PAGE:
Is Your Company’s IT Security Ready for WFH Environments?

Since the COVID-19 outbreak, many organizations have been forced to implement the work-from-home (WFH) system across their operations. The bad news is remote work means putting your IT security in less secure environments, leaving your company vulnerable to unauthorized data access.

Regardless of the size or industry, fileserver cloud or no, all businesses need to reconsider the policies and structure of their company within the new WFH arrangement.

Here are some questions to ask to determine your current level of security:

Are Your BYOD Policies Updated?

You may have had a Bring Your Own Device (BYOD) policy before the pandemic started. Still, with the majority of your company working remotely, you might have to revisit these provisions. Given the sheer number of employees migrating to WFH, the risk of exposure has become significantly higher. Account for the fact that those who have never worked from home before may not be aware that there are safety precautions in the first place.

Whole families are locked in their homes right now. It’s safe to assume that people use their work laptops to access non-work-related sites, like a cooking class, an online gym, or even their children’s virtual class. Establish explicitly that work laptops are to be used for work exclusively. In case something has been compromised, you have to have access to the device.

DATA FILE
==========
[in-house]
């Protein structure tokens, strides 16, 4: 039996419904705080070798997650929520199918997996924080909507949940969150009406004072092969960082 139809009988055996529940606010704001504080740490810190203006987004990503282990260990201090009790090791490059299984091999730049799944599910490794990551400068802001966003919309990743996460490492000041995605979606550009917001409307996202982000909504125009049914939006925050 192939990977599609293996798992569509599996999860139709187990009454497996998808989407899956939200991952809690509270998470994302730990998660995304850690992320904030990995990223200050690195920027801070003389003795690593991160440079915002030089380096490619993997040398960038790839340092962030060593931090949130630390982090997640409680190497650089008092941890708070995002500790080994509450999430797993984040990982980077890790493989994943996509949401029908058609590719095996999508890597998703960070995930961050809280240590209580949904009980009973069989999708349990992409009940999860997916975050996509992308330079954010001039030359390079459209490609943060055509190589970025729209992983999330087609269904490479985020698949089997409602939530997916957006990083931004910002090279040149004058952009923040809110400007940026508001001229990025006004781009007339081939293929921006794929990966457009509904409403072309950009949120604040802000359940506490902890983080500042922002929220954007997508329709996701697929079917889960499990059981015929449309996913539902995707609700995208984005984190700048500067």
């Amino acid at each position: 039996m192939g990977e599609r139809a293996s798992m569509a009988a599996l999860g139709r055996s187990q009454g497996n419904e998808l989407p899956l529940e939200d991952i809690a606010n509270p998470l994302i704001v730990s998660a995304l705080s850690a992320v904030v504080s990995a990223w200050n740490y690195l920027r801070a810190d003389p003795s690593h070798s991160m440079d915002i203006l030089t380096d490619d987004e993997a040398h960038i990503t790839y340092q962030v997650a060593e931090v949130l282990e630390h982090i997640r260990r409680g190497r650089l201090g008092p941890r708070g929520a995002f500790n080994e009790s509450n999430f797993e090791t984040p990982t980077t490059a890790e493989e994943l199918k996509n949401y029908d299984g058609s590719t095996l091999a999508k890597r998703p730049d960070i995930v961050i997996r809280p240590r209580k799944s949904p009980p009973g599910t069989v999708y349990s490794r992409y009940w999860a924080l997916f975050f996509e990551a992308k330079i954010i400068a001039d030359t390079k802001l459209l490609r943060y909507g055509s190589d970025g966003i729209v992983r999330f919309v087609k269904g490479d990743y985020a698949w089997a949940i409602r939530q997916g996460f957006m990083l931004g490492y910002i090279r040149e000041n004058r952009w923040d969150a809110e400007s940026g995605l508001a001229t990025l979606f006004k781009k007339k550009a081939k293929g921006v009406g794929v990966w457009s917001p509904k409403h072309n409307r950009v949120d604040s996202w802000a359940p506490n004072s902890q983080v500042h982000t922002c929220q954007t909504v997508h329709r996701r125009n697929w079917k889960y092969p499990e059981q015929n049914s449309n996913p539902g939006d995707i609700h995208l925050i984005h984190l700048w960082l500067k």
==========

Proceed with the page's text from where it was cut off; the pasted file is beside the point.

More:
Now that practically every employee in your workforce has taken their machine home, updating your BYOD policies allows you to address all possible scenarios.

Are Your Corporate Policies Updated?

working from home

Now is the time to be extra vigilant. With the slew of new business practices, it’s harder to detect spear-phishing attacks. People also tend to be laxer in their less-formal WFH environment, which makes it easier for hackers to ask for specific data in emails, like wire transfers or gift card codes.

In the office, by contrast, employees can take a short walk to someone’s desk for verification before disclosing any information. Getting validation from home via email takes more time and effort, so the employee is likely to complete the request just to get it over with, especially if the requests are routine anyway. And just like that, data has been compromised.

Update your corporate politics to include authorization before fulfilling these types of requests. Set new turnaround time expectations if you have to and explain to your stakeholders why you’re implementing new security protocols.

Identify other potential gaps in your corporate policies that you need to fill to strengthen your data security.

Are You Using Multi-Factor Authentication (MFA)?

Part of updating your corporate policies is examining your password policies. Consider implementing multi-factor authentication (MFA) if it’s not integrated into your password systems already. MFA is the easiest and most cost-effective security solution for an organization. Though it’s not fool-proof, it’s an effective deterrent for perpetrators and can arrest suspicious activities before it’s too late.

Regularly updating your password practices should be standard practice, but now is the time to tighten the requirements and to do more frequent updates.

The sooner organizations accept that cyberattack risks are rising, the sooner they can work on tightening their routine security protocols. Examine your system to identify any holes, and you can start by answering these three critical questions.

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